Kitchen 242 offers opportunity for a new generation of food entrepreneurs



By Cynthia Price

People have to eat, so that has usually meant that there are a lot of business ideas popping up around food ­– food products, restaurants, caterers, and more.

In Muskegon, there’s a lot of help available for people with those ideas to make them a reality at Kitchen 242.

Many people may associate the kitchen, which is on the premises of the Muskegon Farmers’ Market, with cooking classes – and that is certainly something they do, including allowing chefs to  test out ideas for food teaching.

But the complex’s main function is as an “incubator” for food businesses. Services focus primarily around the use of the kitchen, but there is a constellation of references and additional help for budding food entrepreneurs.

Renae?Hesselink, who has a long history of successful projects, is serving as the manager of the project. Nichols, where Hesselink is Vice President of Sustainability, contracts her out for the job. Her broad knowledge of food systems and the business world have made her the perfect director for the first four years of the Kitchen 242 incubator project.

The kitchen, which charges very reasonable rental prices, not only offers a place to test out recipes and experiment with gearing up to scale for potential businesses, but also can be used by existing restaurants or caterers who need additional space for certain events or for larger trainings. It is even available for groups who want to get together and do something like make big batches of holiday cookies.

There are currently 12 food businesses working out of Kitchen 242, from the well-known Abeshi’s Ghana Cuisine?(see article below  about Taste of Muskegon) to What’s your Jam, which offers a variety of flavors made with local ingredients, to The Italian Spoon.

There are also several graduates, including Bodhi Tree Juice Company (about which more in a future issue) and The Only Cannoli.

Kitchen 242 helps businesses work their way through the licensing maze and offers some business development advice, but also partners with business development agencies such as Grand Valley State University’s Innovation HUB, Michigan State University Product Center (see below), MSU Extension, and the retirees’ group SCORE for further counseling. “It’s great to refer them to SCORE here because one of the?counselors is John Riegler who is married to The Cheese Lady and helped her to be a success,” says Hesselink.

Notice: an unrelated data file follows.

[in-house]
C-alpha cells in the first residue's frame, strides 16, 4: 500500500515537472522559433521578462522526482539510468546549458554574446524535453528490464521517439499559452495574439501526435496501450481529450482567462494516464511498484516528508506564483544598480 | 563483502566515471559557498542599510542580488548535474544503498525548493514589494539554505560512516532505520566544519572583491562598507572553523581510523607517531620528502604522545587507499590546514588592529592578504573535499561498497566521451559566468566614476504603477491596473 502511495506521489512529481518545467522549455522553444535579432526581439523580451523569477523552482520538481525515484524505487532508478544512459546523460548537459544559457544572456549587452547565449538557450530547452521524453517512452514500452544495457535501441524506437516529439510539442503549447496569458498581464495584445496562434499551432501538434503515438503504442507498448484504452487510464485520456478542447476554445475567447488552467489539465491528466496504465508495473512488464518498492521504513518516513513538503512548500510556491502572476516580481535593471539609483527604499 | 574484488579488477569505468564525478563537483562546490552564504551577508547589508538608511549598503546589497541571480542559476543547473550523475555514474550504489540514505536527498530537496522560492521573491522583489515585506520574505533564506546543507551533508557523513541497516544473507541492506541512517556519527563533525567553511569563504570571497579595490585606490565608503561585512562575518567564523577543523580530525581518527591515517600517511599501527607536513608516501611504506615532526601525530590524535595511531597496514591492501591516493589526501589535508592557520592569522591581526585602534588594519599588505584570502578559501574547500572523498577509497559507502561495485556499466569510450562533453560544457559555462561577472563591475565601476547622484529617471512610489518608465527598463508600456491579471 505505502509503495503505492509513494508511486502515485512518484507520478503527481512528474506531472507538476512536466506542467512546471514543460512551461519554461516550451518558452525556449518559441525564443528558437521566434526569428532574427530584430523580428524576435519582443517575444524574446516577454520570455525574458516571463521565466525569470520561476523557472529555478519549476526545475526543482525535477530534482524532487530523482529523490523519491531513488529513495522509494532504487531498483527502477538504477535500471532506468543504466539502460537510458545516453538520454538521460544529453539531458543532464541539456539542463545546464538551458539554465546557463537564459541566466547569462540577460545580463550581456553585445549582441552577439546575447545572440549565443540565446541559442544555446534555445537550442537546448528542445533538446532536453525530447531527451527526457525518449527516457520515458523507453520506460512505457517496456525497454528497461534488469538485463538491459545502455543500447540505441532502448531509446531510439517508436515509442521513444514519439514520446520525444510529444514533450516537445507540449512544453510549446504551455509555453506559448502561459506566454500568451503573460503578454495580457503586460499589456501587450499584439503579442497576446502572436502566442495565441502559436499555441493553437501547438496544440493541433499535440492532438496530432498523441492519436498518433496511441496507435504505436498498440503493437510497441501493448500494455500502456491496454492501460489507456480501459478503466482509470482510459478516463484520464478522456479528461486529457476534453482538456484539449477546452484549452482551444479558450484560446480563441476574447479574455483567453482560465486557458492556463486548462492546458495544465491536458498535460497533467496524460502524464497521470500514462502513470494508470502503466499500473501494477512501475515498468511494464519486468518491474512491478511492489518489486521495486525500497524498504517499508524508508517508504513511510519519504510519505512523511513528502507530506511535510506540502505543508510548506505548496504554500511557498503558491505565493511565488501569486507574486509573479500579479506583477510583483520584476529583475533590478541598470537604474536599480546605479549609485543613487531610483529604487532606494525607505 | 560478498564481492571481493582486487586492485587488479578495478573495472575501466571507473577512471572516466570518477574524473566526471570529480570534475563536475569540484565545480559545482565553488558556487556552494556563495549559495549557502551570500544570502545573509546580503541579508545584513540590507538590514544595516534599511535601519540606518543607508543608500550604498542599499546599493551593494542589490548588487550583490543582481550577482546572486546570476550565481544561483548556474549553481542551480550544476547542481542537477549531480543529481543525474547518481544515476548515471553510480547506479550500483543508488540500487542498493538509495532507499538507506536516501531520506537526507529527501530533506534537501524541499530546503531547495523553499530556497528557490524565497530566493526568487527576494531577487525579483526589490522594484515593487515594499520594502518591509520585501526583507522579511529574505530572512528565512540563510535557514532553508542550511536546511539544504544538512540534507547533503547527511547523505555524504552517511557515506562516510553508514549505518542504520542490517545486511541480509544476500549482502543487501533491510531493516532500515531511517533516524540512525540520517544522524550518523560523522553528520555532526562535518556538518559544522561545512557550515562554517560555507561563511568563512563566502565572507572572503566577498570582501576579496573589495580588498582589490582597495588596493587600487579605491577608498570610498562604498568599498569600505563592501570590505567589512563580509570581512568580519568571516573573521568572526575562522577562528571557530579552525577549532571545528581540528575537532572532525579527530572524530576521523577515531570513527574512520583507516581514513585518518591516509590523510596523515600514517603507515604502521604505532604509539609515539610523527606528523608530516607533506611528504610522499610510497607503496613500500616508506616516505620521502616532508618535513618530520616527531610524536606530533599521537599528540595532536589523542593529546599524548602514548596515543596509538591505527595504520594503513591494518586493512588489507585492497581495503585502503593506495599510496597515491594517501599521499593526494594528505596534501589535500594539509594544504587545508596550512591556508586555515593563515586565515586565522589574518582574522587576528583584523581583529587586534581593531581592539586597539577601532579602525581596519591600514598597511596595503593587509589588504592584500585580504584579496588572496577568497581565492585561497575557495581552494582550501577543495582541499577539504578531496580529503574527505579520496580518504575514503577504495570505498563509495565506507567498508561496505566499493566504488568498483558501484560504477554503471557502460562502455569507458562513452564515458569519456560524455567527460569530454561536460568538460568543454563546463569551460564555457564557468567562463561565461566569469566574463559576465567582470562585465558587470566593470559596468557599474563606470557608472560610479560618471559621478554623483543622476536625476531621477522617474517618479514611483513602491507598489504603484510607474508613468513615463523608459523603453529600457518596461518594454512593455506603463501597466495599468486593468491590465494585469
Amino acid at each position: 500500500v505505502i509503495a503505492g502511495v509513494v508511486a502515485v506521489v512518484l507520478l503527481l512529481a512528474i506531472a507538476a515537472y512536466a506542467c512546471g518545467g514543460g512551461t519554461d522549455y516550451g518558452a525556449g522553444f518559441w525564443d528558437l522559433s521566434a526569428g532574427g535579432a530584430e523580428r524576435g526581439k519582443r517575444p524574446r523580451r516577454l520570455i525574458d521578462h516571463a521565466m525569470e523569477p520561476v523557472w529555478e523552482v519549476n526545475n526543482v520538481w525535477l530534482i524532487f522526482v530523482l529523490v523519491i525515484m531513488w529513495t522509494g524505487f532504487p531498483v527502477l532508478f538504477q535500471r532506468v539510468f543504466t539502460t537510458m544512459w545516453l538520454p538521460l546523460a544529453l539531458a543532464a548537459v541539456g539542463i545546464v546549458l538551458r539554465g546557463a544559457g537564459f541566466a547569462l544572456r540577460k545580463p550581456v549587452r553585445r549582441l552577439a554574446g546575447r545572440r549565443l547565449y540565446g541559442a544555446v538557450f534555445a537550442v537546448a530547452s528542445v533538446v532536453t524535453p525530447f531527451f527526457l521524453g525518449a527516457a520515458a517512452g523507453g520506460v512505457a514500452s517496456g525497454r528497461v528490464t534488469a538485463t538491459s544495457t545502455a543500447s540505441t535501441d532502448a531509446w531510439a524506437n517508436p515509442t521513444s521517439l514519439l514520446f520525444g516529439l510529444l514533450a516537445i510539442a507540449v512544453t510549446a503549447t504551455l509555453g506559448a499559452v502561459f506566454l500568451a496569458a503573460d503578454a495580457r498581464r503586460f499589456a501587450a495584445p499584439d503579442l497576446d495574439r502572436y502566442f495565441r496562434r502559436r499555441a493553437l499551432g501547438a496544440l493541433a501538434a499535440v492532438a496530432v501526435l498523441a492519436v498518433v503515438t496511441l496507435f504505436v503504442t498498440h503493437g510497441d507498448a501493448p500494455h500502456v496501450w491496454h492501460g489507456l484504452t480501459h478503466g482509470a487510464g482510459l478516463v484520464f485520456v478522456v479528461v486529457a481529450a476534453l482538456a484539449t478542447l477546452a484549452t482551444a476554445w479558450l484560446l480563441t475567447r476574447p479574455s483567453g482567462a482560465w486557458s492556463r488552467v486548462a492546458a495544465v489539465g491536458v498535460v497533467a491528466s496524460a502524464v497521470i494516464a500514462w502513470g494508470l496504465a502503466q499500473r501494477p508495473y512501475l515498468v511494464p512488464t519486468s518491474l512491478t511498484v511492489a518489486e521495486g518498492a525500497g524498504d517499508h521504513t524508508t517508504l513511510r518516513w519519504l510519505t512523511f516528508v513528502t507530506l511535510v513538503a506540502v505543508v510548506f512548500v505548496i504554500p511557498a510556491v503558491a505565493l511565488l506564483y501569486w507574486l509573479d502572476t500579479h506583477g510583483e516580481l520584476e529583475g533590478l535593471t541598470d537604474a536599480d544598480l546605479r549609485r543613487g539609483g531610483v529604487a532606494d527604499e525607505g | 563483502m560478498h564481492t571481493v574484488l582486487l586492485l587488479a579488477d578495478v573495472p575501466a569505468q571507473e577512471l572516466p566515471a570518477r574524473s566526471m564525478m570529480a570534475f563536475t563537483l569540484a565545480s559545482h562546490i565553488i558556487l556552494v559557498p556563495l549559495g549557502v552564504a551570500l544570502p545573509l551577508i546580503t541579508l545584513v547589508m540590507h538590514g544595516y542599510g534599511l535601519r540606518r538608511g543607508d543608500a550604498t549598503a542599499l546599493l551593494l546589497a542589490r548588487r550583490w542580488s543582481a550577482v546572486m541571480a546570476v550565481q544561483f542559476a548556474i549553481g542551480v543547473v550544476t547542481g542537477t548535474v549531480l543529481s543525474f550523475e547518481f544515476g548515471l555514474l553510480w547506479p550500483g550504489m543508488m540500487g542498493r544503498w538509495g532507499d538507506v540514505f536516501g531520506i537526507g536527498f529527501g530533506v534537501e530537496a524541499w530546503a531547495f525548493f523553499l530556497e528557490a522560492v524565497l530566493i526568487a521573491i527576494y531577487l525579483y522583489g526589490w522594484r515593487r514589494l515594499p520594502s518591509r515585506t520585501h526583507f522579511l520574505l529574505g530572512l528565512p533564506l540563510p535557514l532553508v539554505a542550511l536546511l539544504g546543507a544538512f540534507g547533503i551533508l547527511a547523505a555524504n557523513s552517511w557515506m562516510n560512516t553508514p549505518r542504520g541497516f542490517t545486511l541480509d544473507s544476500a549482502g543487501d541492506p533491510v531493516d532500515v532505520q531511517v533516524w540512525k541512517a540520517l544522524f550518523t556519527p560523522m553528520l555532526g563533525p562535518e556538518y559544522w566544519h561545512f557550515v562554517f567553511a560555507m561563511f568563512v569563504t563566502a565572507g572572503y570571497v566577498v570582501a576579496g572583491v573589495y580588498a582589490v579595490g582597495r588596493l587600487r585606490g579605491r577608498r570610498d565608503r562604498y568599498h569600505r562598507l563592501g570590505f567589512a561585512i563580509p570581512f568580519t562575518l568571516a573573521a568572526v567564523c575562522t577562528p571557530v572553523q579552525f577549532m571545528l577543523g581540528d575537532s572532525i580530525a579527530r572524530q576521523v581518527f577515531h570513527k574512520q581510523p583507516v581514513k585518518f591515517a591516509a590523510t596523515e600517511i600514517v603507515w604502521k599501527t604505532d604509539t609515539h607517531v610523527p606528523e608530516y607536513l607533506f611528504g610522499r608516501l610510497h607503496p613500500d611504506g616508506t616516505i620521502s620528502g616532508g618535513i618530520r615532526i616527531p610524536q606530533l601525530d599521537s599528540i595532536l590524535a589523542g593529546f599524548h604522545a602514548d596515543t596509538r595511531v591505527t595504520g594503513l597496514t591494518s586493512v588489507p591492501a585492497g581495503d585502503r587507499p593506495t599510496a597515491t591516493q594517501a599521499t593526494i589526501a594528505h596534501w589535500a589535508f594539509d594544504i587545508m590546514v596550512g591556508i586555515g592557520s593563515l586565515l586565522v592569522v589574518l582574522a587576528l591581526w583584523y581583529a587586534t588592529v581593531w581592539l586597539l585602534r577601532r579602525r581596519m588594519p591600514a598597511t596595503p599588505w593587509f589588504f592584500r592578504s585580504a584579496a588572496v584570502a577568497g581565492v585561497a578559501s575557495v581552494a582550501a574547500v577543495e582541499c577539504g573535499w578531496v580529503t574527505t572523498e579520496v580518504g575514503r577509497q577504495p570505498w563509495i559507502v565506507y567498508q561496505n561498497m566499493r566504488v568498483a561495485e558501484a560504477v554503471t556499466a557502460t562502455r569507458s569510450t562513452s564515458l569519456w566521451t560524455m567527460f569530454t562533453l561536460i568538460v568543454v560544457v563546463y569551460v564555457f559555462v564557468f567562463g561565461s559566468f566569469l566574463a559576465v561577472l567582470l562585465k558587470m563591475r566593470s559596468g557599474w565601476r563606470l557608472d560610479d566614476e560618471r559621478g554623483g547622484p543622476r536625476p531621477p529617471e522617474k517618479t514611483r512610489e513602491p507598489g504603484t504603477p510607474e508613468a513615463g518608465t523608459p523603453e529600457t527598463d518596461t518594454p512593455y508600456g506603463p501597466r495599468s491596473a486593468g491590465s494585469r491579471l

There is a lot more in store at Kitchen 242. “We’re launching a chef incubator too,” she says. “We’ll be holding a food hall, kind of a jazzed-up version of a food court on Friday night, June 28. We’re working with Baker Culinary, and different chefs will present foods for sampling.”

It is clear that Kitchen 242 is Hesselink’s passion. “There are just so many great people working through here, and they all have these wonderful stories,” she says.

One such story is of Davine and Brian Calkins, who began creating batches of cookies at the kitchen, for what is now called 490 Bakery.

The cookies are named after well-known places in Muskegon, especially neighborhoods, for example, the McLaughlin Victorian Molasses Cookie. “My husband came up with that idea during one of our late night brainstorming sessions, and I said to him, that’s really good,” says Davine Calkins. “It was fun researching and looking around. It’s a lot of stuff we knew already, but it was just enjoyable to see really how wonderful our community is.?I want to highlight Muskegon as so much more than just the shoreline and the fun touristy stuff in the

The cookies are currently available at Sweet Annie’s in Montague and Drip Drop Drink in Muskegon, but when the new Boom Town Market opens up downtown they will be sold there too. Calkins is looking for other outlets, and cookies can also be ordered through the website,

What is unique about the project is that 490 Bakery will also hire the formerly incarcerated, partnering with Fresh Coast Alliance where Calkins works. She has recently cut back her hours so she can concentrate on this. The returning citizens will be hired on for short terms as they transition back to normal lives, since Calkins knows that it is often difficult for them to go right back to a 40-hour work  in addition to all the other things they need to do.

At least for now, 490 Bakery will continue to bake cookies at Kitchen 242. “We don’t have any intention of going into debt financially,” she says. “So sometimes we’re going a little slower than we’d like.

“I talked to Renae so many times before I finally took the plunge,” says Calkins, who is also working with Kendra Wills of the MSU Product Innovation Center. “Renae is so amazing, she and Kendra both. Kendra really cares.”

Wills is currently working with a few Kitchen 242 “makers,” as they are called, and would like to help more people in Muskegon. She holds hours on Thursday (and other times by appointment) at Drip Drop Drink, and invites people to just stop by, whether they have specific business questions or just a great idea. “We try not to make too much noise,” she says, laughing.

The Center charges a $50 application fee once an entrepreneur determines to go forward, but after that there is no fee involved. People producing pet or health/beauty products made from “natural resources” are also eligible to apply.

Wills in turn refers some of her clients to places like Grand Rapids Opportunities for Women or the Small Business Development Administration. “We’re all team members, including Renae, who want to help grow the entrepreneur. We all have roles to play.”

For help, visit the website,, and fill out the form, or call 231-769-2202.